The US Securities and Exchange Commission has shut down a multi-million dollar Ponzi scheme involving a fake supercomputer.

The SEC has filed an emergency action and obtained a temporary restraining order and asset freeze to halt an alleged ongoing offering fraud by Las Vegas-based Profit Connect Wealth Services Inc.

Las Vegas resident Joy I. Kovar and her son, Brent Kovar, reportedly convinced investors their company had a supercomputer that could make money through investments in securities and cryptocurrency.

Securities and Exchange Commission headquarters
The Securities and Exchange Commission headquarters – Scott S

Do the supercomputers exist?

The SEC said since at least May 2018 the pair was raising funds and assuring investors that their money would be invested in securities trading and cryptocurrencies based on recommendations made by an “artificial intelligence supercomputer.”

Profit Connect claimed its supercomputer “consistently generated enormous returns, and guaranteed investors fixed returns of 20-30 percent per year with monthly compounding interest,” according to the Commission.

The company reportedly actively encouraged investors to use money from retirement funds and home equity, and targeted investors looking to build educational funds for their families. The pair raised more than $12 million from at least 277 retail investors.

The company's websites can still be accessed, and the company's Profit Connect unit claims to be a supercomputing software company that runs two supercomputers; the 4,096-core 'Orwell' that reportedly utilizes Intel's i5 and i7 cores; and the 1,048,576-core 'Tesla', that claims to use Intel i7 and i9 cores. The company said it also utilized IBM's Watson.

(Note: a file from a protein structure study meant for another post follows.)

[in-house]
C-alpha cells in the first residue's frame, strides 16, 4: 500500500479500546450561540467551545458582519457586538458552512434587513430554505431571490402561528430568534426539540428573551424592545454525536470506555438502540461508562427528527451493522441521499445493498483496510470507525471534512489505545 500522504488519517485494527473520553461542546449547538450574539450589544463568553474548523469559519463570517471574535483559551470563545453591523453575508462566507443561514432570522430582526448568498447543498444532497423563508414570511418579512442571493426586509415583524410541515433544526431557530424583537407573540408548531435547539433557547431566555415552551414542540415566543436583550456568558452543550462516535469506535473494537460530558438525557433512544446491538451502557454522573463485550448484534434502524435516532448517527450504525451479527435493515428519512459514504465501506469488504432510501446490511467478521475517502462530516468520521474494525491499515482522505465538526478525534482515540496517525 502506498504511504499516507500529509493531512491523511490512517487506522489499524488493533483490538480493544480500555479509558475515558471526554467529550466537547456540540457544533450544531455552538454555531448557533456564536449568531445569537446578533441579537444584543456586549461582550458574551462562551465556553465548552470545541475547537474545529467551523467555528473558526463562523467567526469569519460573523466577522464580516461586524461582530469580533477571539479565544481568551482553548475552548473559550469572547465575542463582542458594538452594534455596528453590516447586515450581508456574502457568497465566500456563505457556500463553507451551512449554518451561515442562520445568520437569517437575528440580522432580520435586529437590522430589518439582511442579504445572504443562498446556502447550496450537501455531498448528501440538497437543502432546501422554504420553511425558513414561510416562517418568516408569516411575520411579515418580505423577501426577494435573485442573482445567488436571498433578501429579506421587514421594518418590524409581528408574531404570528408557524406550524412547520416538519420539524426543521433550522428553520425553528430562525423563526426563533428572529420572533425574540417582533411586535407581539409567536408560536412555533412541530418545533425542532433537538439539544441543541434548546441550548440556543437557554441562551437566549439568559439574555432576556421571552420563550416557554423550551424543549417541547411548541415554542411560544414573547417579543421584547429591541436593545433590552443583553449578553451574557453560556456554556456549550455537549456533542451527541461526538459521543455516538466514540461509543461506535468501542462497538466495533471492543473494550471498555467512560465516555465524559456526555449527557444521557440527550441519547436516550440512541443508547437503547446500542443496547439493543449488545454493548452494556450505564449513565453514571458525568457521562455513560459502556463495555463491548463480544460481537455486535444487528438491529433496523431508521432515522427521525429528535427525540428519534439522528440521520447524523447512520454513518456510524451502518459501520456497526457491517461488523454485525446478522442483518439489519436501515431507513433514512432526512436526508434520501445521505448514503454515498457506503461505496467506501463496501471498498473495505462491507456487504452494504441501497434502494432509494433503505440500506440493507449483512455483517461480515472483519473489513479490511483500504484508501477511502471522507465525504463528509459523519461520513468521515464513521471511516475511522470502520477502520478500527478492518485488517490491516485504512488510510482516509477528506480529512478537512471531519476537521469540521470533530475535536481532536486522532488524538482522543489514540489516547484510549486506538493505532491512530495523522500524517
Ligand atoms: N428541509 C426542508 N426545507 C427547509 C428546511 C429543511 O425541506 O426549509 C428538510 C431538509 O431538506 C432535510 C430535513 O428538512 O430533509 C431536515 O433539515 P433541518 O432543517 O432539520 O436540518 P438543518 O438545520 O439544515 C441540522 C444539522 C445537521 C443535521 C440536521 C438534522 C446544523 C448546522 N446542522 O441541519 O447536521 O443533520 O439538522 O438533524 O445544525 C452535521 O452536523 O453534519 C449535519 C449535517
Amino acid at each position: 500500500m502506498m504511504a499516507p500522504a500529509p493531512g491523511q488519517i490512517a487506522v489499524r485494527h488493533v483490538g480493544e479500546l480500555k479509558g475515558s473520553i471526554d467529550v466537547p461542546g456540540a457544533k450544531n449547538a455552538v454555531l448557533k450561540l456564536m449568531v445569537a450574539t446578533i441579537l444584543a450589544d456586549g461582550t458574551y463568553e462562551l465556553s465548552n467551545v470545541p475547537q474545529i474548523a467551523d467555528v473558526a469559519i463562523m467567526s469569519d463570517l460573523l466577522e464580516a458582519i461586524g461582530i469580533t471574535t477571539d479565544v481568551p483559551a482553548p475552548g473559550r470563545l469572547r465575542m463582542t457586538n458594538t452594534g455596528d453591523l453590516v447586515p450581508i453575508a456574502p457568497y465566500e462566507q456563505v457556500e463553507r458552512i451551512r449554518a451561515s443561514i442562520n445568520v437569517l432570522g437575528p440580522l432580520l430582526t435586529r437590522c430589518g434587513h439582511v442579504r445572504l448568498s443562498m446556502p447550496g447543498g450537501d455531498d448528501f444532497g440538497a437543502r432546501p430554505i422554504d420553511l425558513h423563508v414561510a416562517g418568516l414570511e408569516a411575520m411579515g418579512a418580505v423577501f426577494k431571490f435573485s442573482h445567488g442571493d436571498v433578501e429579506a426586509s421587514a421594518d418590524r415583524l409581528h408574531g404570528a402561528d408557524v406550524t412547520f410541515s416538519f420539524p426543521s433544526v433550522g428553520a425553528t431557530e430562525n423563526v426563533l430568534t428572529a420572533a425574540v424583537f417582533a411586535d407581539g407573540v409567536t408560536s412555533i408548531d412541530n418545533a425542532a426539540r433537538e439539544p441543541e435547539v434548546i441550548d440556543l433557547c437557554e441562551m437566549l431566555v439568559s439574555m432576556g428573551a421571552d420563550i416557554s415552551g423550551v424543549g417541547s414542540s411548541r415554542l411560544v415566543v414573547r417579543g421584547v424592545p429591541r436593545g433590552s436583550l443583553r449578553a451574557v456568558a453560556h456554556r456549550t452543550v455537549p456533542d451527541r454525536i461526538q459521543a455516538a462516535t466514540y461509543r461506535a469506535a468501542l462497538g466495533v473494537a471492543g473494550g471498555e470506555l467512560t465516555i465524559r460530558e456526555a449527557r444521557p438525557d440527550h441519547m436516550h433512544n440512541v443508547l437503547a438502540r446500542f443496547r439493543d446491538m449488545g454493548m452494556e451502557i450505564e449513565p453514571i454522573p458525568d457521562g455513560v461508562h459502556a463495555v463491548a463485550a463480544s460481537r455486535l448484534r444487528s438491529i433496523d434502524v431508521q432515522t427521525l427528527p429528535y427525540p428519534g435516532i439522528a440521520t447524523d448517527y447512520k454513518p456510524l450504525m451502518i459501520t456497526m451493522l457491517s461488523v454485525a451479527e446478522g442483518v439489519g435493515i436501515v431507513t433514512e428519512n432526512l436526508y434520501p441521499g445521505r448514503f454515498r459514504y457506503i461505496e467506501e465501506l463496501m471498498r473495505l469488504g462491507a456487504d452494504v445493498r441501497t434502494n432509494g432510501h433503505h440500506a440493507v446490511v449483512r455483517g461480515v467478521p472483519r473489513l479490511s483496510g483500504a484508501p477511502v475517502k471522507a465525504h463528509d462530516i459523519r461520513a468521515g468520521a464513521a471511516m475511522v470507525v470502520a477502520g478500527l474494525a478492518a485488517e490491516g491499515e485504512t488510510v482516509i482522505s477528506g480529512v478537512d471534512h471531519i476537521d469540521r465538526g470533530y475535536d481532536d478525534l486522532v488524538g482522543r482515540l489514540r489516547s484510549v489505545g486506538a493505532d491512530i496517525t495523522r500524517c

The company claimed to operate two data centers; one in Pasadena, California, and a 27,000 square foot facility in Las Vegas, Nevada. Images of its data center in Pasadena, when matched with Google Map's Streetview, shows a 7,225 sq ft class C property previously registered to a number of small audio-video companies. The image looks photoshopped to include its logos, and DCD wasn't able to confirm the building was Profit Connect's NV data center.

However, rather than generating returns through trading, the SEC allege that over 90 percent of Profit Connect’s funds came from investors, and that the company transferred millions of dollars to Joy Kovar’s personal bank account, paid millions of dollars to promoters, and made Ponzi-like payments to other investors.

“As we allege, the defendants targeted investors who were looking for safe products for their retirements and their children’s educations, offering a money-back guarantee on top of the phenomenal results they promised to achieve using a purported ‘supercomputer,’” said Michele Wein Layne, Director of the SEC’s Los Angeles Regional Office. “Investors should be wary of individuals and firms who guarantee double-digit returns with no risk of loss.”

Kovars and Profit Connect have been issued a temporary restraining order and had their assets frozen. A hearing is scheduled for July 26, 2021, to consider, among other things, whether to continue the asset freeze, issue a preliminary injunction, order an accounting, and appoint a receiver over Profit Connect.

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